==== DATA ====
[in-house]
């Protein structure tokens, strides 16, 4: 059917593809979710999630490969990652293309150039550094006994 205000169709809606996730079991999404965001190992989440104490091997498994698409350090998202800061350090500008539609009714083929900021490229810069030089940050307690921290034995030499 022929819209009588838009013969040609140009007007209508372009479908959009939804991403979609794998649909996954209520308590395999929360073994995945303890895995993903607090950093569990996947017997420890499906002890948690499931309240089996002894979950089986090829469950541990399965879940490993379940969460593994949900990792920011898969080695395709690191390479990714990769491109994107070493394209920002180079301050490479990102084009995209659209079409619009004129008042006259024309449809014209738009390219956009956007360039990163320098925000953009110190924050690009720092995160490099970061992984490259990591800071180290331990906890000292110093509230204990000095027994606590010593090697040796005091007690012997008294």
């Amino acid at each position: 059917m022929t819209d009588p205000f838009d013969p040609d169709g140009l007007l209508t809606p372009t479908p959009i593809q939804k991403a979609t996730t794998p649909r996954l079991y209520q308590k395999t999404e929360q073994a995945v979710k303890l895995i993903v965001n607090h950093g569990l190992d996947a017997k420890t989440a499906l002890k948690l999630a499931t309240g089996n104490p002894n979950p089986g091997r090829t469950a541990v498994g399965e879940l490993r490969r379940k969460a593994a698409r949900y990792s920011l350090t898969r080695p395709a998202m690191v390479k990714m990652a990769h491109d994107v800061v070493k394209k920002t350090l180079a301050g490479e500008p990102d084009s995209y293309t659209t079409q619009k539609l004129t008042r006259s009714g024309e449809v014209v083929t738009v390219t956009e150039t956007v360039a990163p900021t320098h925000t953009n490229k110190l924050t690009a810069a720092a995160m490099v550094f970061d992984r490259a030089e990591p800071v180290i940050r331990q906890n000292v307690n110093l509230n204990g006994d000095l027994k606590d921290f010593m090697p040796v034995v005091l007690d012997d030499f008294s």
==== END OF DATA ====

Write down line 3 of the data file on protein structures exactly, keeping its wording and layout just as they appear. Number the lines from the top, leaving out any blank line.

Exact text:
């Amino acid at each position: 059917m022929t819209d009588p205000f838009d013969p040609d169709g140009l007007l209508t809606p372009t479908p959009i593809q939804k991403a979609t996730t794998p649909r996954l079991y209520q308590k395999t999404e929360q073994a995945v979710k303890l895995i993903v965001n607090h950093g569990l190992d996947a017997k420890t989440a499906l002890k948690l999630a499931t309240g089996n104490p002894n979950p089986g091997r090829t469950a541990v498994g399965e879940l490993r490969r379940k969460a593994a698409r949900y990792s920011l350090t898969r080695p395709a998202m690191v390479k990714m990652a990769h491109d994107v800061v070493k394209k920002t350090l180079a301050g490479e500008p990102d084009s995209y293309t659209t079409q619009k539609l004129t008042r006259s009714g024309e449809v014209v083929t738009v390219t956009e150039t956007v360039a990163p900021t320098h925000t953009n490229k110190l924050t690009a810069a720092a995160m490099v550094f970061d992984r490259a030089e990591p800071v180290i940050r331990q906890n000292v307690n110093l509230n204990g006994d000095l027994k606590d921290f010593m090697p040796v034995v005091l007690d012997d030499f008294s």